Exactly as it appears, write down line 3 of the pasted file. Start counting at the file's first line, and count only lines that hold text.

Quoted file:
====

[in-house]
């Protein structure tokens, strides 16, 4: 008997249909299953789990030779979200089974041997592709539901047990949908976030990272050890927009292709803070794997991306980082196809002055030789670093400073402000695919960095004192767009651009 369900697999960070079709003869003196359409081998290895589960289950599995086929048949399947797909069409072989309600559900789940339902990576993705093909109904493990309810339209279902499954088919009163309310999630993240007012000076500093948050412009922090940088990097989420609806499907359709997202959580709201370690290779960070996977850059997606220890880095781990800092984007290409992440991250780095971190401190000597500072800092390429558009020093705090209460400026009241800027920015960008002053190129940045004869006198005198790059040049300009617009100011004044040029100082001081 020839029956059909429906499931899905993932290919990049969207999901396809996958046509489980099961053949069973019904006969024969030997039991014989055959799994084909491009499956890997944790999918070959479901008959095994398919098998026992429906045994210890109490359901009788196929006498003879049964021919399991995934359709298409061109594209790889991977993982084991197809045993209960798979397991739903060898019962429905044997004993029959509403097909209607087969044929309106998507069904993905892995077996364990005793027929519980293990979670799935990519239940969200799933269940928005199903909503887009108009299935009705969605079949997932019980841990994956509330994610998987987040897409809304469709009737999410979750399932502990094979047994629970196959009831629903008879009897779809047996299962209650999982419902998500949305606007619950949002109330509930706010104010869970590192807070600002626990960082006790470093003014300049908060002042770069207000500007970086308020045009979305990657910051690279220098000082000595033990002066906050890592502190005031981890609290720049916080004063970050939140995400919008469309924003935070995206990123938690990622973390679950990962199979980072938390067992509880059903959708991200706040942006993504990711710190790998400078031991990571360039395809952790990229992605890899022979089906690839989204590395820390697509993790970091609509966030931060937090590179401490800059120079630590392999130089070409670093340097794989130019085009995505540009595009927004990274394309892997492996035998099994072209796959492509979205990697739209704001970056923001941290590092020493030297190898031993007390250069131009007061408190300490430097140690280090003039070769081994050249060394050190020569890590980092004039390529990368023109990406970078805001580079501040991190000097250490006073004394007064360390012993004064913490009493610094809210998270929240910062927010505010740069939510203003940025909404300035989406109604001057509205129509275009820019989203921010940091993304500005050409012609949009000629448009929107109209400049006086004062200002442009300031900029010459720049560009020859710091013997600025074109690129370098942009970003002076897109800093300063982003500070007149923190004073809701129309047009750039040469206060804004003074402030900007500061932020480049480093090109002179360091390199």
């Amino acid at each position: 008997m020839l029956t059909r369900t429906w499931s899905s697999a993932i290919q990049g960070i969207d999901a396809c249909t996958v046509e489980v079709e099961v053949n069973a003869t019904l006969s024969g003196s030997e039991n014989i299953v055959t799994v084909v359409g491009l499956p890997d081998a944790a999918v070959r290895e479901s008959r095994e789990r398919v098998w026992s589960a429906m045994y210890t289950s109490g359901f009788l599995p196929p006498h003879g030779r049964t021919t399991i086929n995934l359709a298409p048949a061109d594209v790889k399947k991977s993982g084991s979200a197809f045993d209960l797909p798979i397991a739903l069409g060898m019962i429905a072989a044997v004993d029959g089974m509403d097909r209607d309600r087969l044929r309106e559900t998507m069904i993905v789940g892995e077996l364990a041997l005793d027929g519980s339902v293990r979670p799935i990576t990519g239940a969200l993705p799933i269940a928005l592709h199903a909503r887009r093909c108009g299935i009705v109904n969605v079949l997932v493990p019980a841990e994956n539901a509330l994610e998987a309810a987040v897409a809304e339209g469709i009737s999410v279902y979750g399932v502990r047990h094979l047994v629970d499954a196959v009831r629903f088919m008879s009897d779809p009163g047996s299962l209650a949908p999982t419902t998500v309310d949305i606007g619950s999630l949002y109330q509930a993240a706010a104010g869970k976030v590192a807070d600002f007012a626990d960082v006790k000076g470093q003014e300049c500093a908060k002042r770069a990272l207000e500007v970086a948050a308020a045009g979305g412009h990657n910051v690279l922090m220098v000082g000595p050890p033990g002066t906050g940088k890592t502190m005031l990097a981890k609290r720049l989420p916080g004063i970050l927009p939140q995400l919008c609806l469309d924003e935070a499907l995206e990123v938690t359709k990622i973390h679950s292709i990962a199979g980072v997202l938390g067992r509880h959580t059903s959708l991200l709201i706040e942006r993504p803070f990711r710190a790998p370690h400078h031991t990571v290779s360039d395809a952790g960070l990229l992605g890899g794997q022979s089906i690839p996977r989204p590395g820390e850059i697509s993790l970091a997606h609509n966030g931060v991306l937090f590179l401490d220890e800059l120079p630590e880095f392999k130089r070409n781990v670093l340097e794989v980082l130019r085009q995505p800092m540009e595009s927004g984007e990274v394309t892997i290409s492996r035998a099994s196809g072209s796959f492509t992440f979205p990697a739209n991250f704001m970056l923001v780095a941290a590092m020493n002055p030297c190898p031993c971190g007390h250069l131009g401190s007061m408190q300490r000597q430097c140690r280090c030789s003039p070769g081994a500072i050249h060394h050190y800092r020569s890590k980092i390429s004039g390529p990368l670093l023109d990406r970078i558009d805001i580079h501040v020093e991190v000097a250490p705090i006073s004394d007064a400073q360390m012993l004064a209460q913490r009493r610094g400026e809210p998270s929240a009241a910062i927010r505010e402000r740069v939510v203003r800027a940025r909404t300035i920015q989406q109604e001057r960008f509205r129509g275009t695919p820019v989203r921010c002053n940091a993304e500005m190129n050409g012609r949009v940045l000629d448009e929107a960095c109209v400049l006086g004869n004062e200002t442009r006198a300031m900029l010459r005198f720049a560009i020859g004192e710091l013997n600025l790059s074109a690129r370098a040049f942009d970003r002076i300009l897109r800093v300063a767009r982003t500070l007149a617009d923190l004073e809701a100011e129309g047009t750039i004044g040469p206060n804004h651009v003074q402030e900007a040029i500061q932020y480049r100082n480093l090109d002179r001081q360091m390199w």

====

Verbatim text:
């Amino acid at each position: 008997m020839l029956t059909r369900t429906w499931s899905s697999a993932i290919q990049g960070i969207d999901a396809c249909t996958v046509e489980v079709e099961v053949n069973a003869t019904l006969s024969g003196s030997e039991n014989i299953v055959t799994v084909v359409g491009l499956p890997d081998a944790a999918v070959r290895e479901s008959r095994e789990r398919v098998w026992s589960a429906m045994y210890t289950s109490g359901f009788l599995p196929p006498h003879g030779r049964t021919t399991i086929n995934l359709a298409p048949a061109d594209v790889k399947k991977s993982g084991s979200a197809f045993d209960l797909p798979i397991a739903l069409g060898m019962i429905a072989a044997v004993d029959g089974m509403d097909r209607d309600r087969l044929r309106e559900t998507m069904i993905v789940g892995e077996l364990a041997l005793d027929g519980s339902v293990r979670p799935i990576t990519g239940a969200l993705p799933i269940a928005l592709h199903a909503r887009r093909c108009g299935i009705v109904n969605v079949l997932v493990p019980a841990e994956n539901a509330l994610e998987a309810a987040v897409a809304e339209g469709i009737s999410v279902y979750g399932v502990r047990h094979l047994v629970d499954a196959v009831r629903f088919m008879s009897d779809p009163g047996s299962l209650a949908p999982t419902t998500v309310d949305i606007g619950s999630l949002y109330q509930a993240a706010a104010g869970k976030v590192a807070d600002f007012a626990d960082v006790k000076g470093q003014e300049c500093a908060k002042r770069a990272l207000e500007v970086a948050a308020a045009g979305g412009h990657n910051v690279l922090m220098v000082g000595p050890p033990g002066t906050g940088k890592t502190m005031l990097a981890k609290r720049l989420p916080g004063i970050l927009p939140q995400l919008c609806l469309d924003e935070a499907l995206e990123v938690t359709k990622i973390h679950s292709i990962a199979g980072v997202l938390g067992r509880h959580t059903s959708l991200l709201i706040e942006r993504p803070f990711r710190a790998p370690h400078h031991t990571v290779s360039d395809a952790g960070l990229l992605g890899g794997q022979s089906i690839p996977r989204p590395g820390e850059i697509s993790l970091a997606h609509n966030g931060v991306l937090f590179l401490d220890e800059l120079p630590e880095f392999k130089r070409n781990v670093l340097e794989v980082l130019r085009q995505p800092m540009e595009s927004g984007e990274v394309t892997i290409s492996r035998a099994s196809g072209s796959f492509t992440f979205p990697a739209n991250f704001m970056l923001v780095a941290a590092m020493n002055p030297c190898p031993c971190g007390h250069l131009g401190s007061m408190q300490r000597q430097c140690r280090c030789s003039p070769g081994a500072i050249h060394h050190y800092r020569s890590k980092i390429s004039g390529p990368l670093l023109d990406r970078i558009d805001i580079h501040v020093e991190v000097a250490p705090i006073s004394d007064a400073q360390m012993l004064a209460q913490r009493r610094g400026e809210p998270s929240a009241a910062i927010r505010e402000r740069v939510v203003r800027a940025r909404t300035i920015q989406q109604e001057r960008f509205r129509g275009t695919p820019v989203r921010c002053n940091a993304e500005m190129n050409g012609r949009v940045l000629d448009e929107a960095c109209v400049l006086g004869n004062e200002t442009r006198a300031m900029l010459r005198f720049a560009i020859g004192e710091l013997n600025l790059s074109a690129r370098a040049f942009d970003r002076i300009l897109r800093v300063a767009r982003t500070l007149a617009d923190l004073e809701a100011e129309g047009t750039i004044g040469p206060n804004h651009v003074q402030e900007a040029i500061q932020y480049r100082n480093l090109d002179r001081q360091m390199w």